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Ice-breaker Polarstern to explore uncharted seafloor

Ship departs Nov. 23 for a place never before investigated

Huge areas of sea floor (around 3,250 km²) have been freed up by the collapse 4 years ago of the Larsen B platform along the Antarctic Peninsula – leaving a blank spot on Antarctic maps. Polarstern, the research flagship of the Alfred Wegener Institute for Polar and Marine Research, will shortly conduct there the first major biological research, studying living communities, from microbes to whales, including bottom fish and squids.


The Polarstern leaves Cape Town, South Africa, heading towards the Weddell Sea (1).
The Polarstern stops in the Atka Bay in order to supply the German Neumayer Research Station (2).
The first investigations, on living resources (CCAMLR), take place on the western side of the Antarctic Peninsula, around the South Shetland Islands (3). The subsequent ecological work (CAML) is located around the Larsen A/B area. If the sea ice is not penetrable, an alternative area around Joinville Island will be used instead (4).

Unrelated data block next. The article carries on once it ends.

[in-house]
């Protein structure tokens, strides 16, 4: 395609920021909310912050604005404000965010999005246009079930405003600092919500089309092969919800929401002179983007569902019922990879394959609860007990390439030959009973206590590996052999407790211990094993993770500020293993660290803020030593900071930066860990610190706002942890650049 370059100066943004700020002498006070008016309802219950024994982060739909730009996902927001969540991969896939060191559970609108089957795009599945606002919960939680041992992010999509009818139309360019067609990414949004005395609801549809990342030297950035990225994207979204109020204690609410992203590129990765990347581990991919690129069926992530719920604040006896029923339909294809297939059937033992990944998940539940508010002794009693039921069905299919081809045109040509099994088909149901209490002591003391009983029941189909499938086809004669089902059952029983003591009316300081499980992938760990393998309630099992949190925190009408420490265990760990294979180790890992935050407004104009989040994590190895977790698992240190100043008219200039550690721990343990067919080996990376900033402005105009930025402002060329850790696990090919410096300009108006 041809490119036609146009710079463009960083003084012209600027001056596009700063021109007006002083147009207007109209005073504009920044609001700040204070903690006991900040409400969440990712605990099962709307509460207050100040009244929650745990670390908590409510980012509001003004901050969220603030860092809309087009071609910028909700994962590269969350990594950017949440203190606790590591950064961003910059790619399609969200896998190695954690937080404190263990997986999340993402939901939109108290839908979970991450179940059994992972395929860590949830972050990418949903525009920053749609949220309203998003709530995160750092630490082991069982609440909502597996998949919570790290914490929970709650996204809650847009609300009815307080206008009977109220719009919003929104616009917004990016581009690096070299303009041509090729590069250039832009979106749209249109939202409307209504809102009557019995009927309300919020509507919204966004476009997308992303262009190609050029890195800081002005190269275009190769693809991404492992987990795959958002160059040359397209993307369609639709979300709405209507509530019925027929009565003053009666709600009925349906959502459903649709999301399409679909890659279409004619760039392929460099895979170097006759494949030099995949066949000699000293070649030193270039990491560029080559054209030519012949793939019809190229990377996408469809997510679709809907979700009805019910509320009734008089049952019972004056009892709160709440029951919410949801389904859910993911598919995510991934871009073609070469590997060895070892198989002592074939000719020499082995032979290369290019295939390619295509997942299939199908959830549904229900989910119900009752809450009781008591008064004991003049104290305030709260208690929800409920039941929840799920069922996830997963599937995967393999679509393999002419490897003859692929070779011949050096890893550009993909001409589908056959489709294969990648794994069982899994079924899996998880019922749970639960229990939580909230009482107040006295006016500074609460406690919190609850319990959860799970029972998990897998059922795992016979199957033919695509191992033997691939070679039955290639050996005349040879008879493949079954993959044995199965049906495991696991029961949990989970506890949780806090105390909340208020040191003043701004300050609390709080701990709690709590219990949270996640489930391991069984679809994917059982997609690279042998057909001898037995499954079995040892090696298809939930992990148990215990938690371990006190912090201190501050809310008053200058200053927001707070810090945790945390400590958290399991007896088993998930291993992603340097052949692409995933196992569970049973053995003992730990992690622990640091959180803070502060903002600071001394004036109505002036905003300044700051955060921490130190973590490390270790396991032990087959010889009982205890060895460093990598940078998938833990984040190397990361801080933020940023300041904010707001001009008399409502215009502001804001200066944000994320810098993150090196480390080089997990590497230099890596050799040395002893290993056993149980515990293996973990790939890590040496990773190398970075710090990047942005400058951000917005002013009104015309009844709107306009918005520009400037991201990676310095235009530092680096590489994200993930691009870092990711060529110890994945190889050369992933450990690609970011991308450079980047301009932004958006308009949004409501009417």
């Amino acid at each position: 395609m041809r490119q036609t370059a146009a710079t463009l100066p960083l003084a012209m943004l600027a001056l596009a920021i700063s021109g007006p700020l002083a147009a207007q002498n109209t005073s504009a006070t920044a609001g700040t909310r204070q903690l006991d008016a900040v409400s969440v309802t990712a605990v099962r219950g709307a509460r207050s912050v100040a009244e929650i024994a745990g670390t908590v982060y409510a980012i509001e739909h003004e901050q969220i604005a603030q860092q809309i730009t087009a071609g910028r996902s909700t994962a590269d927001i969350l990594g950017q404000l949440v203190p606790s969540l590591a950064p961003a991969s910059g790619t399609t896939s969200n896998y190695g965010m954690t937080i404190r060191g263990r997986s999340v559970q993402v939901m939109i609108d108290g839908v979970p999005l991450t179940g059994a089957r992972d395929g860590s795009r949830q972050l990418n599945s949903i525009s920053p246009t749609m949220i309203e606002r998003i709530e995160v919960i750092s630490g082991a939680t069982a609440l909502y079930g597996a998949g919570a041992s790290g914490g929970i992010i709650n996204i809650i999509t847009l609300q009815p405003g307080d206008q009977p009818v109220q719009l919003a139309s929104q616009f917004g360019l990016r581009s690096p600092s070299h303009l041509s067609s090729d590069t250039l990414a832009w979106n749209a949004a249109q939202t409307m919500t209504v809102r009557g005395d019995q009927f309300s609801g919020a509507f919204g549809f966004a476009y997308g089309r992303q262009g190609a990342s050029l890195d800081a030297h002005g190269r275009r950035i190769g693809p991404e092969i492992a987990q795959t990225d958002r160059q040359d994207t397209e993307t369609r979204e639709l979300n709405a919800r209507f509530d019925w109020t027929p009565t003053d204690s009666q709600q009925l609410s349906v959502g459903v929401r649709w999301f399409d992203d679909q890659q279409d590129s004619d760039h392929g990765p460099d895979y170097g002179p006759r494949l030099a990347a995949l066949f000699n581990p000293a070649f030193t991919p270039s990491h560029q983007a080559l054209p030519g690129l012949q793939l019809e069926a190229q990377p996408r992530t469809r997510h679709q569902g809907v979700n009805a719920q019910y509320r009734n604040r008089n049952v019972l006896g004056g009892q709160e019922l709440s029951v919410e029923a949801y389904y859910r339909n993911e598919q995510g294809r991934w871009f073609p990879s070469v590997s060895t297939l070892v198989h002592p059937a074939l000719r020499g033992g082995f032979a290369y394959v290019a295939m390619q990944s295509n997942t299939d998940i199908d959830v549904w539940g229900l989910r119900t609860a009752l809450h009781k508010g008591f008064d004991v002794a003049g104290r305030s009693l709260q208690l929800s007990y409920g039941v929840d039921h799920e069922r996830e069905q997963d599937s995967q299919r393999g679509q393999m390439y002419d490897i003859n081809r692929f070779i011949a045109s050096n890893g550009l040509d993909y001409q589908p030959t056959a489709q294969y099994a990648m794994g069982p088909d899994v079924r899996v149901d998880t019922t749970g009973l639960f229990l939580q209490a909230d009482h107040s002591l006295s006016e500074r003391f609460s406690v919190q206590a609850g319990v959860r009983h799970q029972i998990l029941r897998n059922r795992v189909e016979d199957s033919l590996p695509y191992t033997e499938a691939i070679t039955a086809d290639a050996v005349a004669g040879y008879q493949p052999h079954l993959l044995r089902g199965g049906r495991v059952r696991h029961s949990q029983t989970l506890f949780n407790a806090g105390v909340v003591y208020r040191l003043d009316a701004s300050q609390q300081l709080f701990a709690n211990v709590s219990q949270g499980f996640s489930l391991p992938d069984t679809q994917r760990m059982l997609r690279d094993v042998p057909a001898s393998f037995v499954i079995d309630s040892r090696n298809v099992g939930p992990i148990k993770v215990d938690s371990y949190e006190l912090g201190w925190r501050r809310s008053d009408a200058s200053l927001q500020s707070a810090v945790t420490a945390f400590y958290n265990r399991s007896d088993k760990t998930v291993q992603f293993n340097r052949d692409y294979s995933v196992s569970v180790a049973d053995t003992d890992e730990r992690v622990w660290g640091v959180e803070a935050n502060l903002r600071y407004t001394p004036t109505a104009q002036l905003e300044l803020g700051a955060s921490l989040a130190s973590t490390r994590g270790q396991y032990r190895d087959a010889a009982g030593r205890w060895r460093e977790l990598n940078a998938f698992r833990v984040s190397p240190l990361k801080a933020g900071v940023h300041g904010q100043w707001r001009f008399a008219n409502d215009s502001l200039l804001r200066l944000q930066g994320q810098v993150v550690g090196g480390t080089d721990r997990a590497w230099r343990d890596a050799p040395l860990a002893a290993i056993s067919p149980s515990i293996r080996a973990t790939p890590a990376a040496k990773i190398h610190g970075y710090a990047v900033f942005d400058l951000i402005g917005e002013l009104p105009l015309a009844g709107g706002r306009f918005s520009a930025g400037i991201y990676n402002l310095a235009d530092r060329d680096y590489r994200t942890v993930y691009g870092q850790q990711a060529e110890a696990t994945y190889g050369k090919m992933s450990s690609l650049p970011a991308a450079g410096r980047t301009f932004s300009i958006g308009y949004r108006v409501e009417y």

The Polarstern will end its expedition in Punta Arenas, Chile on January 30, 2007 (5).

25 different research projects will be undertaken by 47 scientists, encompassing disciplines as diverse as benthology, planktonology, taxonomy, ecology, physiology, biogeochemistry, genetics, bathymetry, etc.


The first part of the expedition will focus on biological investigations on fish stocks as a contribution to the Convention on the Conservation of Antarctic Marine Living Resources (CCAMLR,, following a dozen similar surveys since 1976. Researchers will monitor previously fished areas located in the western part of the Antarctic Peninsula to determine the state of stock recovery.


When Antarctic glaciers reach the coast of the continent, they begin to float and become ice shelves, from which icebergs are then calved. Since 1974, a total of 13,500 km2 of ice shelves have disintegrated in the Antarctic Peninsula, a phenomenon linked to the regional temperature rise of more than 2°C in these past 50 years. An increasing number of scientists worry that similar break-ups in other areas could lead to increases in ice flow and cause sea level to rise dramatically. The final collapse of the Larsen B platform in February 2002 is the latest and the biggest of these catastrophic events tentatively related to global warming, freeing an additional 3,250 km2 of sea bottom of an ice cover that has been estimated to be there for at least 5,000 years.